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© Jan Joe and Born in the year of the dog, 2016. Unauthorized use and/or duplication of this material without express and written permission from this site’s author and/or owner is strictly prohibited. Excerpts and links may be used, provided that full and clear credit is given to Jan Joe and Born in the year of the dog with appropriate and specific direction to the original content.

The Beast

Miss So and So plays, and

notes pirouette from the piano keys—

graces mary’s little lambs.  But,

ocean printrapture eludes the triangle

in a world of circles

who watch the ocean roar an opera.

 

 

From where incongruity sits, the beast growls

a spasm of bass, a float of discord.

 

Mr. high and mighty sermonizes

in high octane, delivering…

peals of solace that sway and

slip over pews, and puddle on the floor

as congregations of hymns

flock to see the breaching mass.

 

She blossoms with guilt

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Wednesday’s child observed the constellation Orion from the ship’s deck and couldn’t pinpoint the exact location of evasion. It seemed to weave and bob like ocean swells. Once, she thought she caught a Glimpse, but on closer inspection found it was a Glimmer. While listening to old sea chanteys, she wondered aloud, “How is it that ideals, while jumping through hoops, form braces of fear?”

 

 

 

© Jan Joe and Born in the year of the dog, 2016. Unauthorized use and/or duplication of this material without express and written permission from this site’s author and/or owner is strictly prohibited. Excerpts and links may be used, provided that full and clear credit is given to Jan Joe and Born in the year of the dog with appropriate and specific direction to the original content.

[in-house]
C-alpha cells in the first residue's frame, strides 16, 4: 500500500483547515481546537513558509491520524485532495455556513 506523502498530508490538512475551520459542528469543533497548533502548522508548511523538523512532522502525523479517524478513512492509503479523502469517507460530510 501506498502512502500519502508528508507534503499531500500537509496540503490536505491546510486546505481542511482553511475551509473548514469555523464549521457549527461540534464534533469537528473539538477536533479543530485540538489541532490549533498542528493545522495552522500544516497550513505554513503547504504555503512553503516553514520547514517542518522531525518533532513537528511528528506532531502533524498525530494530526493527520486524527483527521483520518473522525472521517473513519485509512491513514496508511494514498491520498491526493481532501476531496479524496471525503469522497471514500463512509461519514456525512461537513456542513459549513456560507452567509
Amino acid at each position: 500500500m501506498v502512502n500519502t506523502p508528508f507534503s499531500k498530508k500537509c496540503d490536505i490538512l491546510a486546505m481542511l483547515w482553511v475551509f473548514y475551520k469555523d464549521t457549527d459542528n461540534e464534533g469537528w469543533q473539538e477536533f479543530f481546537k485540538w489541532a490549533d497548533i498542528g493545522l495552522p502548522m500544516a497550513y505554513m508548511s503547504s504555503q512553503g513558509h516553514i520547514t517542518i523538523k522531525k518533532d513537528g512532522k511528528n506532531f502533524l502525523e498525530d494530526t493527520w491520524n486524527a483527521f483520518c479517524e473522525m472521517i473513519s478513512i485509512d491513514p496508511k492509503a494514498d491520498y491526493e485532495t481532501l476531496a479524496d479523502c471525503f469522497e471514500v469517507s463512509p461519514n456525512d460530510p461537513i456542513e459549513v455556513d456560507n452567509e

As I Walk Out of the Light

As I walk out of the light, the dark swallows me whole, and the earth pats my barefoot soul hello.

My feet return the greeting.  Faster, along the path, pretending to gallop, I divine my way.  As the night air takes me in its arms, I push against her soil, and give a whoop.  Somewhere down the road, a howl is returned, and a train wreck of barking bursts and bangs on windows.  I push again and pluck the stars as disturbed night owls flutter.  They’ve got nothing on me.  I’m too big to carry off, and devour.  Battle weary blades of grass, heroic defenders of mole fortresses, brush against my ankles.  Flickers of light through fences send their warnings like lighthouse calls.  And I race on, for there are no breakers here, no reefs to crash upon.  Here, in the shadows, only the sighs of eddies trail behind me.

 

 

 

 

 

 

© Jan Joe and Born in the year of the dog, 2016. Unauthorized use and/or duplication of this material without express and written permission from this site’s author and/or owner is strictly prohibited. Excerpts and links may be used, provided that full and clear credit is given to Jan Joe and Born in the year of the dog with appropriate and specific direction to the original content.

The probabilities that make a story

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Truth is stranger than fiction, but it is because Fiction is obliged to stick to possibilities; Truth isn’t. – Mark Twain.

As a fiction writer, I read a lot of fiction. I also read a lot of current nonfiction material.
Continue reading “The probabilities that make a story”